Saturday, November 12, 2011

The Great Khan's Coinage in the Gandhara Region

Look on a map and find Mongolia, which is shared between Russia and China, and consider that in what the West calls the Middle Ages, the Mongols ruled the largest empire the world has ever known.  It reached from all of Mongolia, all of China, Russia, all the 'stans (Kazakhstan, Kyrgyzstan, Turkmenistan, Uzbekistan, Tajikistan, Afghanistan, Pakistan and parts of India - Hindustan), also Armenia, parts of the Balkans and Central Europe, the Holy Land, Turkey, North Africa and the Arabian Gulf.  Under the nominal rule of the Great Khan whose seat was closer to home, there were Khanates (kingdoms) established throughout the empire.

The Shahi Gandhara culture in south Afghanistan-Pakistan became a part of one of the Han, (Khan) Khanates.  The ruler, like other rulers, needed coins; after all, most kings and parliaments do not want to collect tribute (taxes) in the form of eggs or cheese.  The local Khan wanted a proper image for his coinage.  Since every Mongol (Han) conquest had been won from the back of a horse, a horse and a ruler riding it became the natural choice for a symbol of the new ruler in Gandhara.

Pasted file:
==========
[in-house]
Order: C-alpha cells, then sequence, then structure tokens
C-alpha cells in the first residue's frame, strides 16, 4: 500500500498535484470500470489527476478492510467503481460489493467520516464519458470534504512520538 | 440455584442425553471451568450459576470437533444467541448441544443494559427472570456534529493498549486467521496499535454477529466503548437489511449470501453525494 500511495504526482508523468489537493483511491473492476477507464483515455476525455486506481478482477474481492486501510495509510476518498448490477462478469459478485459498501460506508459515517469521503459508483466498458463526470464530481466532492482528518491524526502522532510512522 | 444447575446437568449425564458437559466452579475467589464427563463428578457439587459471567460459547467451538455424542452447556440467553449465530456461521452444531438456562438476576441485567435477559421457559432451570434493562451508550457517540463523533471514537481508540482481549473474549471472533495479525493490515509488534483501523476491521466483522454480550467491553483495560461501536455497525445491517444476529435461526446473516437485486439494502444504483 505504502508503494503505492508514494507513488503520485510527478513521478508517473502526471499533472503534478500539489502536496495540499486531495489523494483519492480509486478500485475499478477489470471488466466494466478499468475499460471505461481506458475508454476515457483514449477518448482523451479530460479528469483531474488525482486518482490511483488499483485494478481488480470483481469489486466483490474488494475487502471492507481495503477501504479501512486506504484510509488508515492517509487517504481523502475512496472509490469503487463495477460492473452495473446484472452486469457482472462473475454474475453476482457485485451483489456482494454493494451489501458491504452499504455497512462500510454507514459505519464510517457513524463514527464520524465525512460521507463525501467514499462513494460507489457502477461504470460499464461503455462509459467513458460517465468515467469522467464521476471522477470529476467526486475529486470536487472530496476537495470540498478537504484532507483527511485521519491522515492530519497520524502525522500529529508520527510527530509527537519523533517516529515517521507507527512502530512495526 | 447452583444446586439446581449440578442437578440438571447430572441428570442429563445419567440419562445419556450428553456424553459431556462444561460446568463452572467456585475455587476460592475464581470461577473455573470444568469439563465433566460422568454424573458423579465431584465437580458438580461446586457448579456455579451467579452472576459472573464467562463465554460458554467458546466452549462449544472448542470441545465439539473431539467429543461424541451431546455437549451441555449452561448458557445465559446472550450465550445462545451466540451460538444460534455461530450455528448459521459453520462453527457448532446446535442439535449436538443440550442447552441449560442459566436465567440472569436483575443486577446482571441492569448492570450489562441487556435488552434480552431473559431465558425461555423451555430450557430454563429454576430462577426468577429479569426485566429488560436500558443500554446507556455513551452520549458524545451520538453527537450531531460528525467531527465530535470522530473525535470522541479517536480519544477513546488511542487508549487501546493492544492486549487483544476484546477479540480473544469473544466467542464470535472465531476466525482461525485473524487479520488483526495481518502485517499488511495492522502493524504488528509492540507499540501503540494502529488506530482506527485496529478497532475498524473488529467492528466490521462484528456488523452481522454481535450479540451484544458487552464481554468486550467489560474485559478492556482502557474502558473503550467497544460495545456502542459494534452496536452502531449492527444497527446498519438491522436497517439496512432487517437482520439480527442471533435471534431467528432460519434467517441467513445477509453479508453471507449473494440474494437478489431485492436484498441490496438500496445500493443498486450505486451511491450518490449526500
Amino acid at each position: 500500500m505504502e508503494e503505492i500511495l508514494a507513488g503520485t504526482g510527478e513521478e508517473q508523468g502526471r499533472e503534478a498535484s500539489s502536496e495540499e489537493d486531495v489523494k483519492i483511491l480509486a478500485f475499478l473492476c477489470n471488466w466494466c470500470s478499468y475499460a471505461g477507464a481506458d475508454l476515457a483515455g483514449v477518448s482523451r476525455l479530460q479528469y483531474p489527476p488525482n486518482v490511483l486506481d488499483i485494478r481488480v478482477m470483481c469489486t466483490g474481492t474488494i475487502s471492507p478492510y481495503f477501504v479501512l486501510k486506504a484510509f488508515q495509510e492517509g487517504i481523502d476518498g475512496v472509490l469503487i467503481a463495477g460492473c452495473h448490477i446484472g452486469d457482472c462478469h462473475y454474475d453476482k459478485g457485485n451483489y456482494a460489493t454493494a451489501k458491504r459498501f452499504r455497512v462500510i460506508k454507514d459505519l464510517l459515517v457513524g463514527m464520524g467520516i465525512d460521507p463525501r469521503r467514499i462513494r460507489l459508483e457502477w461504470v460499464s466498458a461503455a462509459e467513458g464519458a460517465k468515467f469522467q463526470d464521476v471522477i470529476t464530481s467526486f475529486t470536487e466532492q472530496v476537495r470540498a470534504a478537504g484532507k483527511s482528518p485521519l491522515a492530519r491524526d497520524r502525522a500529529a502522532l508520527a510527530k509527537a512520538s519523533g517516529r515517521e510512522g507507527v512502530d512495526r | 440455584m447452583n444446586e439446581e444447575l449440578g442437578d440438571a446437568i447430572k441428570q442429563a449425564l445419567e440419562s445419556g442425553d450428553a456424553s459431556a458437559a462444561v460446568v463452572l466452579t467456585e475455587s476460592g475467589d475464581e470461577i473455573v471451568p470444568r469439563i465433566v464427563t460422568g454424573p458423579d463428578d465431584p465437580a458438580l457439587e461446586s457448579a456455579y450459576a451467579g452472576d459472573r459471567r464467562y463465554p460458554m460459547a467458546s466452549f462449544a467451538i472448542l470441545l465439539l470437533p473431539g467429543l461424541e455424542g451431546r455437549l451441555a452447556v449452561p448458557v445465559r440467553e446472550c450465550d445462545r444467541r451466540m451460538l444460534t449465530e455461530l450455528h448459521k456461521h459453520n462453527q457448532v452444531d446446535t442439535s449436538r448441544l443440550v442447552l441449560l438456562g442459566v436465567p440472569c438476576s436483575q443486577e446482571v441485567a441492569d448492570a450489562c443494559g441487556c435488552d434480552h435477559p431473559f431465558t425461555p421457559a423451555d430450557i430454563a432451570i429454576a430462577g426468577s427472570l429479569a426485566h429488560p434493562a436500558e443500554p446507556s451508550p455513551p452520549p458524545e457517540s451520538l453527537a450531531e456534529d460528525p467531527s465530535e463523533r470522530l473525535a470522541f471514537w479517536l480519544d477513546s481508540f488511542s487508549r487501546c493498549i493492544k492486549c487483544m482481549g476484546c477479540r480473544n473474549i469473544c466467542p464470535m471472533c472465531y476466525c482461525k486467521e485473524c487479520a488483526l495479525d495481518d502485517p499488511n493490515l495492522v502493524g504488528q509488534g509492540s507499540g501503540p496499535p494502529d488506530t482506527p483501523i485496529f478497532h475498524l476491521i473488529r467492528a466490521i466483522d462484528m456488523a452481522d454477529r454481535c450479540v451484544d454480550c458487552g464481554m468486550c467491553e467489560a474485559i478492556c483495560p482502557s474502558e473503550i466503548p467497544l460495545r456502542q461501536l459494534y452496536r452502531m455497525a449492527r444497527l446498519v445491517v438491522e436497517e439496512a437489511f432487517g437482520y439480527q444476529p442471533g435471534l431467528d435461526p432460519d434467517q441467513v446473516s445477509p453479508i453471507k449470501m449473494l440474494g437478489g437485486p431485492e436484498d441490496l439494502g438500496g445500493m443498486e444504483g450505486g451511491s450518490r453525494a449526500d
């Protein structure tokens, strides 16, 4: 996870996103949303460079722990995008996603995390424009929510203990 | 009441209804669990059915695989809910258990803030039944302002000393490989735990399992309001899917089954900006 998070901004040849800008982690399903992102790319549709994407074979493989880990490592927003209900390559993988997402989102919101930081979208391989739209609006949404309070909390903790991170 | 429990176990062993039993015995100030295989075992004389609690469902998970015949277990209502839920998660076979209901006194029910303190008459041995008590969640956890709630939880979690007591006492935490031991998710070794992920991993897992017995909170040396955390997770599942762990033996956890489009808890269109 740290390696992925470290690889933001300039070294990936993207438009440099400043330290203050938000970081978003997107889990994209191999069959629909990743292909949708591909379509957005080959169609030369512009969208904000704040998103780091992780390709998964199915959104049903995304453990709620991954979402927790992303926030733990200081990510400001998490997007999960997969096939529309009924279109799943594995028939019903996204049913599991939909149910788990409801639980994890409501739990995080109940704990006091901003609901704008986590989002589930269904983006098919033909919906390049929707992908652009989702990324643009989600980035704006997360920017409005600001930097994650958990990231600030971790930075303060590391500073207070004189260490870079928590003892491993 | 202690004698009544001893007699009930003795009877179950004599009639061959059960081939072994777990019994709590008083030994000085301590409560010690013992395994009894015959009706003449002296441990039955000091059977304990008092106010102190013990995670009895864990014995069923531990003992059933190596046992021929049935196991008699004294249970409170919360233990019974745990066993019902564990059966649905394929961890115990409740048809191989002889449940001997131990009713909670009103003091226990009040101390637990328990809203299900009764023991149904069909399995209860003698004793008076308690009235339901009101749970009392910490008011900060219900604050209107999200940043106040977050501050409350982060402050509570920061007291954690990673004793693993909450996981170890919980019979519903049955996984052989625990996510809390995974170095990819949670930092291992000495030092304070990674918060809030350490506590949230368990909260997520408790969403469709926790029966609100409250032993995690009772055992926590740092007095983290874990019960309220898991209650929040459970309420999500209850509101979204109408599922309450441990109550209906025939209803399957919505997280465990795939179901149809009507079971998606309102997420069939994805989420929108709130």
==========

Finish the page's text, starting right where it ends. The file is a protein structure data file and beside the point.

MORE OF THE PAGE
A coin with a kneeling horse on one side and a rider with a staff mounted on the back of the horse on the opposite side is how the coinage was cast in Gandhara.  Quoting from Wikipedia:

... The Gupta (The Gupta Empire was an ancient Indian empire which existed approximately from 320 to 550 CE and covered much of the Indian Subcontinent.) emperors continued to issue coinage until the 6th century, until waves of invasions from the Huns (Hans, Khans) brought their reign to an end. These Huns themselves issued coinage which was imitated from the earlier prototypes.
Allan & Stern (2008) report on Indian coinage of the Middle Ages:
A notable adaptation of a Hun design was the neat silver coinage of the Shahis of Ghandara, the "bull and horseman" type in the 9th and 10th centuries, (later) extensively imitated by the Muslim conquerors of India and the contemporary minor Hindu dynasties. 

For example, here are the two sides of one of such coins I have in my collection:

The image on the left shows the ruler with a long staff and banner, wearing a wide-brimmed sun hat (in the Gandhara region in the southern part of Afghanistan, that is a very good idea).  
The horse is prancing proudly showing his left leg raised, with a decorated mane and his tail     
 and head carried high.  The image on the right shows the horse kneeling with script above him in an ancient Hindi style.  The horse is already saddled, so it is probably kneeling for the ruler to mount him.  Since in that part of the sub-continent, both camels and elephants knelt to allow the rider to mount, perhaps horses were also trained to kneel?  

To see more particulars on the collection of this coinage that I have, go to 

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